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After shameful attack on Newcastle United fans NUST have written this letter to the New Statesman

2 months ago
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Newcastle United fans have long needed tough skins.

It hasn’t just been a ‘few’ years without winning trophies that they have had to defend when it comes to our belief that Newcastle United are a ‘big club’, despite the lack of silverware.

Off the pitch NUFC supporters have seen a shambles of a club for most / all of their lives and whenever pointing this out, the stock reaction from the media has been to accuse fans of being deluded when demanding a club that tries to be the best it can be.

Things weren’t a bed of roses for most of the 50 or so years before 2007 but certainly these 13 years of Mike Ashley’s ownership have seen the Newcastle fans needing armour-like, never mind tough, skins when dealing with the media.

Difficult to believe but with imminent new owners on the horizon, it is the Newcastle United fans who have found themselves under constant attack, due to the identity of the new owners.

Supporters who have no say in the matter, of who owns their club, expected to justify why Mike Ashley is going to pocket £300m+ from a bid mainly financed by the Saudi PIF.

Many Newcastle fans understand and accept the use of this imminent football club takeover, by various parties, to draw attention to the human rights situation in Saudi Arabia

However, some of the media coverage has been a disgrace in terms of journalists abusing Newcastle United fans, going way beyond any line of acceptability.

One such extreme case is an article by Jonathan Liew in the New Statesman…

NUST (Newcastle United Supporters Trust) have made the following statement to their members, including reproducing the letter (see below) they have sent to the New Statesman demanding an apology after their outrageous attack on Newcastle United fans:

‘The board of the Trust were dismayed to read an article in the New Statesman by respected and awarded winning sports journalist Jonathon Liew. The general tone of the article was, in our opinion, offensive toward the vast majority of Newcastle United supporters.

From a Trust perspective we were appalled to read the following line in Mr Liew’s piece:

‘Asked whether they would be in favour of their club being purchased by a state culpable for numerous human rights abuses and accused of a litany of war crimes in Yemen, 97 per cent of respondents to a survey by the Newcastle United Supporters Trust said they would.’

We will not allow our members to be defamed in this manner. As you will be aware the question in our survey was:

‘Would you approve of a takeover of Newcastle United via the Saudi Arabian Public Investment Fund, the Reuben Brothers and Amanda Staveley as is widely reported in the media?’.

We have emailed the New Statesmen the following on the matter:

“Dear Sirs,

I write in reference to the article titled ‘Newcastle fans back the club’s takeover by Saudi Arabia. Do they bear moral responsibility?’ written by Jonathan Liew and published by the New Statesman on 20th May 2020. This article includes a number of factually incorrect statements in relation to the Newcastle United Supporters Trust (“the Trust”).

The following statement is not true ‘Asked whether they would be in favour of their club being purchased by a state culpable for numerous human rights abuses and accused of a litany of war crimes in Yemen, 97 per cent of respondents to a survey by the Newcastle United Supporters Trust said they would.’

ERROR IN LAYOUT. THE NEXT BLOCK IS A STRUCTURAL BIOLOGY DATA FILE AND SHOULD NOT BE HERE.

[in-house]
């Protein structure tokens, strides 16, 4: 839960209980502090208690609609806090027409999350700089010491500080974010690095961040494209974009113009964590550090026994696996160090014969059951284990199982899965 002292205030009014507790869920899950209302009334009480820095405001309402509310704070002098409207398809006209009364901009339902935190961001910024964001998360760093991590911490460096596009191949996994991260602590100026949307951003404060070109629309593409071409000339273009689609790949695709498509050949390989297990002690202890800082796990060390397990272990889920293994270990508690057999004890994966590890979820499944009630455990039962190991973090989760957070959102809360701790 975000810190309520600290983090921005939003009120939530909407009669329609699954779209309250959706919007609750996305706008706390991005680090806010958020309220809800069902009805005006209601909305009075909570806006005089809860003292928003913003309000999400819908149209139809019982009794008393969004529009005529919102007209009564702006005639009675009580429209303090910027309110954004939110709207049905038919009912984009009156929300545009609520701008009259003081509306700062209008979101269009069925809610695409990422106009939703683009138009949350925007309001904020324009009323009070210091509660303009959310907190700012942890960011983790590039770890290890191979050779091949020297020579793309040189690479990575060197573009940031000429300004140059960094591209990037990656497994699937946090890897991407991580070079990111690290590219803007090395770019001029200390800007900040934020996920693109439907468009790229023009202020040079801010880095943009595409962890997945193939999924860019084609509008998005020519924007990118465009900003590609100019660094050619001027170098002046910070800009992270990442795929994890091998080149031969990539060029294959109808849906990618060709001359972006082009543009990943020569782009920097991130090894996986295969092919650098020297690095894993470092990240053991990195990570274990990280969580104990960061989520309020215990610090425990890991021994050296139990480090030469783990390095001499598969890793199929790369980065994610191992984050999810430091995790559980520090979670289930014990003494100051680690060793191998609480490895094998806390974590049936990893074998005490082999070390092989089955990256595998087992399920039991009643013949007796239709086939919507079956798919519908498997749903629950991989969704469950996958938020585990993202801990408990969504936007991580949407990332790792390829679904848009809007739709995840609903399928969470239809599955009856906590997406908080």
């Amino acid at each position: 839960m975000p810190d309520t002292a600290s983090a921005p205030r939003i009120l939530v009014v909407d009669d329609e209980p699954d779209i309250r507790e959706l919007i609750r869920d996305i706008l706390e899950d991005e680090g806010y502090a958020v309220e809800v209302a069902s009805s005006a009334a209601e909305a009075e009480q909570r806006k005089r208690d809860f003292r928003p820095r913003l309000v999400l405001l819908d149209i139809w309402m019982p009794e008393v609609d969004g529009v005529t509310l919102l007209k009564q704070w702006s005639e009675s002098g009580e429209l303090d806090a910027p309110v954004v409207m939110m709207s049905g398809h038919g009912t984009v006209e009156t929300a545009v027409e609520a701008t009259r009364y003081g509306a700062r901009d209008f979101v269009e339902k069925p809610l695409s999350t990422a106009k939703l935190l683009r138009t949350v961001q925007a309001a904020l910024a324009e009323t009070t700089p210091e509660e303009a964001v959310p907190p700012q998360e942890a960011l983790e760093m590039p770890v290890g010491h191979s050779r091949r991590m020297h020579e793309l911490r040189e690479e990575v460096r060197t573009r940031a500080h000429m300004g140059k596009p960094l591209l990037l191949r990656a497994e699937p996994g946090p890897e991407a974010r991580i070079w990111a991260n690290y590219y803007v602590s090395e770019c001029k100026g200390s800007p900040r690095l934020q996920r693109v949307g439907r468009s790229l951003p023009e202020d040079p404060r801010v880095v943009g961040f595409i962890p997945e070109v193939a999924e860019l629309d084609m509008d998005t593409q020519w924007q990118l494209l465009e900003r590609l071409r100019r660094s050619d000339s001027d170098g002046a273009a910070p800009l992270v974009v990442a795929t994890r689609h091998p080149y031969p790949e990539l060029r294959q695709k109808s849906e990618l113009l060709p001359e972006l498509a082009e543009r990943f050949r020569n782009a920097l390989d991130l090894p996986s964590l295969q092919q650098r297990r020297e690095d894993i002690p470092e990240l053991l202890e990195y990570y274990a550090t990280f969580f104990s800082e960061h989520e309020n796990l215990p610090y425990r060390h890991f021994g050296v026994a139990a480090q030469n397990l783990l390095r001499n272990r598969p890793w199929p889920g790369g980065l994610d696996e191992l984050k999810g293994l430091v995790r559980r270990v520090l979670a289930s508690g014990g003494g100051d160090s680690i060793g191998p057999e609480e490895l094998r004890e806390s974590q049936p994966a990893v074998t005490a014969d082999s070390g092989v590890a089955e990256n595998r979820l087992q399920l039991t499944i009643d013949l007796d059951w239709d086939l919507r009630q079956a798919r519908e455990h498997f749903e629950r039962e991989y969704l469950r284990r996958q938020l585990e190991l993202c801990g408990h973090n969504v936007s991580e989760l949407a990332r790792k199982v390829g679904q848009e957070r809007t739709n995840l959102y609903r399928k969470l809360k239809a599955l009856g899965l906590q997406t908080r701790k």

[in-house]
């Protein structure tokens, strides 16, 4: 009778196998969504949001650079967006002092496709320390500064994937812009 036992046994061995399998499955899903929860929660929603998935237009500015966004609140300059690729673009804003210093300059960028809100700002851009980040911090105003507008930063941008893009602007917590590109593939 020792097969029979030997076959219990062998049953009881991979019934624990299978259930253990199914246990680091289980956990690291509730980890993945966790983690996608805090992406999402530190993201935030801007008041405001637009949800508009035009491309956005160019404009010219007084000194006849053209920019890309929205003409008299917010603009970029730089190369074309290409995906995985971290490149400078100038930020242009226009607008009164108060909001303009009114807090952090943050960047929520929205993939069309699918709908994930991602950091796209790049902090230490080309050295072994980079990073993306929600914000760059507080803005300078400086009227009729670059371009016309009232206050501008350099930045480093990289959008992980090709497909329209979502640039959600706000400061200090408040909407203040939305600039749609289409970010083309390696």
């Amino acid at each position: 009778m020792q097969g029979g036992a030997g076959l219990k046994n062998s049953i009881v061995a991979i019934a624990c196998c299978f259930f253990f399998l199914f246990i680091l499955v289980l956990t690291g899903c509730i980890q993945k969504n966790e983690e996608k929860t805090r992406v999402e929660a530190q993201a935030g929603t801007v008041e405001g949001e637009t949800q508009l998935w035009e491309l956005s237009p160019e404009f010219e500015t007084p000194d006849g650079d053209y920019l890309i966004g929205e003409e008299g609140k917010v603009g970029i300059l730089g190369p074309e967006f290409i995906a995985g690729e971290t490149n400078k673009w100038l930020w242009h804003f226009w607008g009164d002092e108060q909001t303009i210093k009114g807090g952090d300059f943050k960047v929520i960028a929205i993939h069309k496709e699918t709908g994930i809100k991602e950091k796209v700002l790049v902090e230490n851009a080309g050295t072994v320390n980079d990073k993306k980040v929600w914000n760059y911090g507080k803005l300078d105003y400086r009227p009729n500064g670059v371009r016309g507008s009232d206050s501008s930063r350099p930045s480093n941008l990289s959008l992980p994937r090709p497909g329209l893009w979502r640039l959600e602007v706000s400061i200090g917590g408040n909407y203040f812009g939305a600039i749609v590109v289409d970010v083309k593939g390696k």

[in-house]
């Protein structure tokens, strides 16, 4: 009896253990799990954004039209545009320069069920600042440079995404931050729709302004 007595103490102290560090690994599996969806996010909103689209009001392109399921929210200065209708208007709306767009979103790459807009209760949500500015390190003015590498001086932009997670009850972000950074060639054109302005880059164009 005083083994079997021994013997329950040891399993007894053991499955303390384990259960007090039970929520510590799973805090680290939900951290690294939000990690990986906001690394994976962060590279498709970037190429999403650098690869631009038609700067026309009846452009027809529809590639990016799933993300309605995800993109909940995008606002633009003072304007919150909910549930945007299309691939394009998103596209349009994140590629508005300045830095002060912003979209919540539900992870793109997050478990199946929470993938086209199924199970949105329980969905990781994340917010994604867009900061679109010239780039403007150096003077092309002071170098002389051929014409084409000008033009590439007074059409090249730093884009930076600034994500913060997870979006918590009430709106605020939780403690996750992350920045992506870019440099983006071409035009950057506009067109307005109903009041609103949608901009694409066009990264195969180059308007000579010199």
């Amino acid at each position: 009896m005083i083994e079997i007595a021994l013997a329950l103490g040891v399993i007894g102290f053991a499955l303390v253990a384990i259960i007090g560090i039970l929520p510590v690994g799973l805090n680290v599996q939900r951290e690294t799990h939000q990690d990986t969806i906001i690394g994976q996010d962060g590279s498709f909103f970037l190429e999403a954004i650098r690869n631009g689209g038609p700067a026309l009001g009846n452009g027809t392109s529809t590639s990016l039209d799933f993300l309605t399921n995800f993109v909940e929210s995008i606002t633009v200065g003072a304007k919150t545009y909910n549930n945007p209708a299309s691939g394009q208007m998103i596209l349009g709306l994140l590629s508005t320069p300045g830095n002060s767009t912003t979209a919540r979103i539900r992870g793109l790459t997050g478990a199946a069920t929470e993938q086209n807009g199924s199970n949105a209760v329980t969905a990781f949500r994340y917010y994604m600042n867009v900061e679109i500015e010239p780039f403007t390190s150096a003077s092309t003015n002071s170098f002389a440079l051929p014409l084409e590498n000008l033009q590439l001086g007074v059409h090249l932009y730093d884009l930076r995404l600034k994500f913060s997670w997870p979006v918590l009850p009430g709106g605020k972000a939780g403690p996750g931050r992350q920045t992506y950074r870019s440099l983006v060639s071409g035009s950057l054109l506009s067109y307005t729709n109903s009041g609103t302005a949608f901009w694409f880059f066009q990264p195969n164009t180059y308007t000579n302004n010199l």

The survey referenced in the article did not ask our members ‘whether they would be in favour of their club being purchased by a state culpable for numerous human rights abuses and accused of a litany of war crimes in Yemen,’.

This is a fabrication and a clear breach of the Editors Code published by the Independent Press Standards Organisation (“IPSO”) section 1, Accuracy.

This statement is factually inaccurate and is potentially harmful to the longstanding reputation of the Trust and its members. In addition the article is entirely one sided and does not reflect the true circumstances of the situation at hand and is in general defamatory to Newcastle United supporters.

We provide you with this opportunity to remove this line from the article and publish an apology.

If the article is not amended and apology published within 24 hours of this correspondence we will seek further action as advised by our legal advisors (on our current understanding that the New Statesman is not a member of IPSO).”

Sadly, at the time of writing, we have yet to receive a response from the New Statesmen. The article remains on their website in the original form and has gone into the print version of their magazine (page 40). There are many other troubling aspects of Mr Liew’s article and we understand why Newcastle United supporters are deeply unhappy with it. It was heartening to see some positive, robust responses on social media that didn’t resort to abuse. Despite our objection to the article no journalist, activist or fan deserves abuse for their point of view. However it is important that football fans are able to stand up for themselves. Sadly many professionals paid to write and speak about the game have viewed Newcastle United supporters as easy targets to ridicule.

We will be pursuing this with the New Statesmen in the aim of receiving an apology for you, the members. What they have published is unfair and untrue. We will update members when we can on what happens next. As a board it is essential that the Trust speaks out for Newcastle United Supporters.

(To join thousands of other fans as members of the Newcastle United Supporters Trust go HERE)

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